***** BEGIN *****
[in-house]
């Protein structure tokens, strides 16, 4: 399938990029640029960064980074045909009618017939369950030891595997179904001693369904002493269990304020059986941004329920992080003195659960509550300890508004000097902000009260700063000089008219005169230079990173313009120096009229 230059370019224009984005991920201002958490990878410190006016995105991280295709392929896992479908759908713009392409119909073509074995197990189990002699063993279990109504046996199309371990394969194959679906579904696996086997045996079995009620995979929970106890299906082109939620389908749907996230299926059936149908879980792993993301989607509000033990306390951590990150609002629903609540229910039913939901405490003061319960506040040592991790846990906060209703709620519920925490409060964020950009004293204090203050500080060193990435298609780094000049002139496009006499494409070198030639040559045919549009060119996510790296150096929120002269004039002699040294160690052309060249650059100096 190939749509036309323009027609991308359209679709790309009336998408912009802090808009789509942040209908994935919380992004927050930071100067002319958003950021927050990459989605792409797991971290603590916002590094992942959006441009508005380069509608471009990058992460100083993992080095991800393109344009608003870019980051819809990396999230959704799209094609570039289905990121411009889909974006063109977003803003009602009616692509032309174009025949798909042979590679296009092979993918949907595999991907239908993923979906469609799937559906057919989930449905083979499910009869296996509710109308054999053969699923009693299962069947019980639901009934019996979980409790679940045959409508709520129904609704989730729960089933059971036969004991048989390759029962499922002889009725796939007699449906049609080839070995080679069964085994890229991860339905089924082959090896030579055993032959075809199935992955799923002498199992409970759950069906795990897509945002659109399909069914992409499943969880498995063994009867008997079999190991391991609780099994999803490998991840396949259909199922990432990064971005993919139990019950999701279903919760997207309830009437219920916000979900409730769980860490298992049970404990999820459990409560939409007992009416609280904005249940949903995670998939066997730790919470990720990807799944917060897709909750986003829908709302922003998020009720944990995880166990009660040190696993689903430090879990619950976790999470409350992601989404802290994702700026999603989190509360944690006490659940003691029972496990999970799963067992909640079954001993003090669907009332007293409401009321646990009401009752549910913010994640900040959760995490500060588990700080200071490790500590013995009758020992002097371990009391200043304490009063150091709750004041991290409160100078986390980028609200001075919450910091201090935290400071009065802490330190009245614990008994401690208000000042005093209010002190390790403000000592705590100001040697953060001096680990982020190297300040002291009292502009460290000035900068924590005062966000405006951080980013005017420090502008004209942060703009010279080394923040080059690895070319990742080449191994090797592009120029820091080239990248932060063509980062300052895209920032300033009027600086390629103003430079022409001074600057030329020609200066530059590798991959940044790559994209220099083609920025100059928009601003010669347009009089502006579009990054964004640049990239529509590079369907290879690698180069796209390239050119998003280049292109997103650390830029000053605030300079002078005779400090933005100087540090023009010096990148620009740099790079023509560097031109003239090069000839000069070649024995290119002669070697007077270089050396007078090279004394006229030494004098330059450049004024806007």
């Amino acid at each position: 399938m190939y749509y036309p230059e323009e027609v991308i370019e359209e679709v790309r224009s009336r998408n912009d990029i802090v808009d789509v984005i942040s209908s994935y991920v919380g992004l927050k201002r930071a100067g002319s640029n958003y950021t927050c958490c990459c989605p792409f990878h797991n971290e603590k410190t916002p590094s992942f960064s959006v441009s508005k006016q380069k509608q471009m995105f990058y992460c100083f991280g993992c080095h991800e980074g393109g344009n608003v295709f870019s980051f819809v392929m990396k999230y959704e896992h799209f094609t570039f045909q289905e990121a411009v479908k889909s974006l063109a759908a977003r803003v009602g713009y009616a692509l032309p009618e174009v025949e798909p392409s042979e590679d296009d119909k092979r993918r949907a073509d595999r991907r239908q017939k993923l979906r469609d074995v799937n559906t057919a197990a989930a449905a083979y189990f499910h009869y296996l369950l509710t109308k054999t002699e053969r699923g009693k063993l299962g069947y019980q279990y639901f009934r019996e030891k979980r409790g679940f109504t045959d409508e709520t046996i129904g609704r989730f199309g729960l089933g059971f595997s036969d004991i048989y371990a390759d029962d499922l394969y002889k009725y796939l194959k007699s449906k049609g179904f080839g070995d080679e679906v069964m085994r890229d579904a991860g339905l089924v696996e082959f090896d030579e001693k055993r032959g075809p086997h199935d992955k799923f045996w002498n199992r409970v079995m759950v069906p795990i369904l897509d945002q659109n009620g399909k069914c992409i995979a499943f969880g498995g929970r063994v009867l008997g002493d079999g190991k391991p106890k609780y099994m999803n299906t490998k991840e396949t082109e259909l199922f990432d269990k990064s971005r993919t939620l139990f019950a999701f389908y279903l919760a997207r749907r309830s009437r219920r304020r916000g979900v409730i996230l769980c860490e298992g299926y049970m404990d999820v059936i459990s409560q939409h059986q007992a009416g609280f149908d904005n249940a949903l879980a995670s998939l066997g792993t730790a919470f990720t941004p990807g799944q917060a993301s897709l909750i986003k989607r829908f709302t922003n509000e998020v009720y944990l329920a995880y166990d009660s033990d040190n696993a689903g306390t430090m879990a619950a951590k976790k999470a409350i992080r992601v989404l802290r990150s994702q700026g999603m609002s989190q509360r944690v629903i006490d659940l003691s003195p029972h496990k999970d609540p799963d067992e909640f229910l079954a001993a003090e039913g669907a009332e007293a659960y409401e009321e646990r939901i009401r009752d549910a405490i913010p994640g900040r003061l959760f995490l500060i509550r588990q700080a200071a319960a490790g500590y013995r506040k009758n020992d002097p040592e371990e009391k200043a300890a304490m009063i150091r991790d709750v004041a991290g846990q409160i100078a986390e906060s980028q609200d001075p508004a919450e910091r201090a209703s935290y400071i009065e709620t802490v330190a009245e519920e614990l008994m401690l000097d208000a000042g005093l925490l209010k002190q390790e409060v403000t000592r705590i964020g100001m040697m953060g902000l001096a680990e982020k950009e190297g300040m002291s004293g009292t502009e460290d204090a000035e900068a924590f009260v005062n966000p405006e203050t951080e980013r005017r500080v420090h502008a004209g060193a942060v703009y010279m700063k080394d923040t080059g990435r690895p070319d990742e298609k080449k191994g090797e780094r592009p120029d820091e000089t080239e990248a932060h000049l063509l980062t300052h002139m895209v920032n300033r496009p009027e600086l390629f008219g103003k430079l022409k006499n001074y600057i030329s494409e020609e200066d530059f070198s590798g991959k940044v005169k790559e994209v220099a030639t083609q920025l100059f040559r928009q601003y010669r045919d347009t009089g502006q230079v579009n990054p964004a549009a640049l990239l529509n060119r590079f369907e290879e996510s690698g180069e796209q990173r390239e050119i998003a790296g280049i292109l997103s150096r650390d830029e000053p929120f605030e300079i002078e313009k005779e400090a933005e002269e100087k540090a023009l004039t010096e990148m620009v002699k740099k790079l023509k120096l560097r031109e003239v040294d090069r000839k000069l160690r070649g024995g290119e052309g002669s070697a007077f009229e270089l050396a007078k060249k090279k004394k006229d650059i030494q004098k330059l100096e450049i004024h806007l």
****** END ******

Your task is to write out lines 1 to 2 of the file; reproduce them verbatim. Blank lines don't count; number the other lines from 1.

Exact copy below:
[in-house]
């Protein structure tokens, strides 16, 4: 399938990029640029960064980074045909009618017939369950030891595997179904001693369904002493269990304020059986941004329920992080003195659960509550300890508004000097902000009260700063000089008219005169230079990173313009120096009229 230059370019224009984005991920201002958490990878410190006016995105991280295709392929896992479908759908713009392409119909073509074995197990189990002699063993279990109504046996199309371990394969194959679906579904696996086997045996079995009620995979929970106890299906082109939620389908749907996230299926059936149908879980792993993301989607509000033990306390951590990150609002629903609540229910039913939901405490003061319960506040040592991790846990906060209703709620519920925490409060964020950009004293204090203050500080060193990435298609780094000049002139496009006499494409070198030639040559045919549009060119996510790296150096929120002269004039002699040294160690052309060249650059100096 190939749509036309323009027609991308359209679709790309009336998408912009802090808009789509942040209908994935919380992004927050930071100067002319958003950021927050990459989605792409797991971290603590916002590094992942959006441009508005380069509608471009990058992460100083993992080095991800393109344009608003870019980051819809990396999230959704799209094609570039289905990121411009889909974006063109977003803003009602009616692509032309174009025949798909042979590679296009092979993918949907595999991907239908993923979906469609799937559906057919989930449905083979499910009869296996509710109308054999053969699923009693299962069947019980639901009934019996979980409790679940045959409508709520129904609704989730729960089933059971036969004991048989390759029962499922002889009725796939007699449906049609080839070995080679069964085994890229991860339905089924082959090896030579055993032959075809199935992955799923002498199992409970759950069906795990897509945002659109399909069914992409499943969880498995063994009867008997079999190991391991609780099994999803490998991840396949259909199922990432990064971005993919139990019950999701279903919760997207309830009437219920916000979900409730769980860490298992049970404990999820459990409560939409007992009416609280904005249940949903995670998939066997730790919470990720990807799944917060897709909750986003829908709302922003998020009720944990995880166990009660040190696993689903430090879990619950976790999470409350992601989404802290994702700026999603989190509360944690006490659940003691029972496990999970799963067992909640079954001993003090669907009332007293409401009321646990009401009752549910913010994640900040959760995490500060588990700080200071490790500590013995009758020992002097371990009391200043304490009063150091709750004041991290409160100078986390980028609200001075919450910091201090935290400071009065802490330190009245614990008994401690208000000042005093209010002190390790403000000592705590100001040697953060001096680990982020190297300040002291009292502009460290000035900068924590005062966000405006951080980013005017420090502008004209942060703009010279080394923040080059690895070319990742080449191994090797592009120029820091080239990248932060063509980062300052895209920032300033009027600086390629103003430079022409001074600057030329020609200066530059590798991959940044790559994209220099083609920025100059928009601003010669347009009089502006579009990054964004640049990239529509590079369907290879690698180069796209390239050119998003280049292109997103650390830029000053605030300079002078005779400090933005100087540090023009010096990148620009740099790079023509560097031109003239090069000839000069070649024995290119002669070697007077270089050396007078090279004394006229030494004098330059450049004024806007």